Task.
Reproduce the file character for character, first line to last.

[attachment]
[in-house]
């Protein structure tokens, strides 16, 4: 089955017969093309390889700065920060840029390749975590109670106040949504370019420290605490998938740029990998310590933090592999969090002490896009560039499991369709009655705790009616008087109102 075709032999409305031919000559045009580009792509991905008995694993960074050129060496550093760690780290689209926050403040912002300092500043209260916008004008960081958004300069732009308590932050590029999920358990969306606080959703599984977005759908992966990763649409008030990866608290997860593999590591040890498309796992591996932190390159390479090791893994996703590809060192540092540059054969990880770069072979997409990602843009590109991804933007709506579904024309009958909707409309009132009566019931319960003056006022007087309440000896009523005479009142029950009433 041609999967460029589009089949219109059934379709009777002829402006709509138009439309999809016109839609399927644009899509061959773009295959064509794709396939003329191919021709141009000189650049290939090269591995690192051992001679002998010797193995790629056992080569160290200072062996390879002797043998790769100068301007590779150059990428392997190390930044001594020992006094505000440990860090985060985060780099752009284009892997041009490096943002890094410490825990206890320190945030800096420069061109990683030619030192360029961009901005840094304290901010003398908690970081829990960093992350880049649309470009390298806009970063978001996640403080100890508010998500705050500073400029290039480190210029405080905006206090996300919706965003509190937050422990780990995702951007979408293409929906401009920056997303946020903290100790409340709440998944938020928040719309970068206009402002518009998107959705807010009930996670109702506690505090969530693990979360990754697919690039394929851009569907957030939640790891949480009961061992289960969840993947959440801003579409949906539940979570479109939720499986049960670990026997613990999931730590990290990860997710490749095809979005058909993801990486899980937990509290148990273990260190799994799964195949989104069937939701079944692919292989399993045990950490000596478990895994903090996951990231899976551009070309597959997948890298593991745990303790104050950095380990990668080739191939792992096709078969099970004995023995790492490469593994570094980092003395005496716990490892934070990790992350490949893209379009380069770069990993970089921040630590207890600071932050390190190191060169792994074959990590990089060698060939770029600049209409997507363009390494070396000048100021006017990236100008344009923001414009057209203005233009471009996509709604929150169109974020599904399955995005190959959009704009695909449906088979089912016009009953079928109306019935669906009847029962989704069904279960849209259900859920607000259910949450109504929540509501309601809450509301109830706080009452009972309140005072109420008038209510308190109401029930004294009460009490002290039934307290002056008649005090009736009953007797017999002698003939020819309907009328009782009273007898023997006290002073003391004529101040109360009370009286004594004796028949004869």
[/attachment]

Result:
[in-house]
């Protein structure tokens, strides 16, 4: 089955017969093309390889700065920060840029390749975590109670106040949504370019420290605490998938740029990998310590933090592999969090002490896009560039499991369709009655705790009616008087109102 075709032999409305031919000559045009580009792509991905008995694993960074050129060496550093760690780290689209926050403040912002300092500043209260916008004008960081958004300069732009308590932050590029999920358990969306606080959703599984977005759908992966990763649409008030990866608290997860593999590591040890498309796992591996932190390159390479090791893994996703590809060192540092540059054969990880770069072979997409990602843009590109991804933007709506579904024309009958909707409309009132009566019931319960003056006022007087309440000896009523005479009142029950009433 041609999967460029589009089949219109059934379709009777002829402006709509138009439309999809016109839609399927644009899509061959773009295959064509794709396939003329191919021709141009000189650049290939090269591995690192051992001679002998010797193995790629056992080569160290200072062996390879002797043998790769100068301007590779150059990428392997190390930044001594020992006094505000440990860090985060985060780099752009284009892997041009490096943002890094410490825990206890320190945030800096420069061109990683030619030192360029961009901005840094304290901010003398908690970081829990960093992350880049649309470009390298806009970063978001996640403080100890508010998500705050500073400029290039480190210029405080905006206090996300919706965003509190937050422990780990995702951007979408293409929906401009920056997303946020903290100790409340709440998944938020928040719309970068206009402002518009998107959705807010009930996670109702506690505090969530693990979360990754697919690039394929851009569907957030939640790891949480009961061992289960969840993947959440801003579409949906539940979570479109939720499986049960670990026997613990999931730590990290990860997710490749095809979005058909993801990486899980937990509290148990273990260190799994799964195949989104069937939701079944692919292989399993045990950490000596478990895994903090996951990231899976551009070309597959997948890298593991745990303790104050950095380990990668080739191939792992096709078969099970004995023995790492490469593994570094980092003395005496716990490892934070990790992350490949893209379009380069770069990993970089921040630590207890600071932050390190190191060169792994074959990590990089060698060939770029600049209409997507363009390494070396000048100021006017990236100008344009923001414009057209203005233009471009996509709604929150169109974020599904399955995005190959959009704009695909449906088979089912016009009953079928109306019935669906009847029962989704069904279960849209259900859920607000259910949450109504929540509501309601809450509301109830706080009452009972309140005072109420008038209510308190109401029930004294009460009490002290039934307290002056008649005090009736009953007797017999002698003939020819309907009328009782009273007898023997006290002073003391004529101040109360009370009286004594004796028949004869």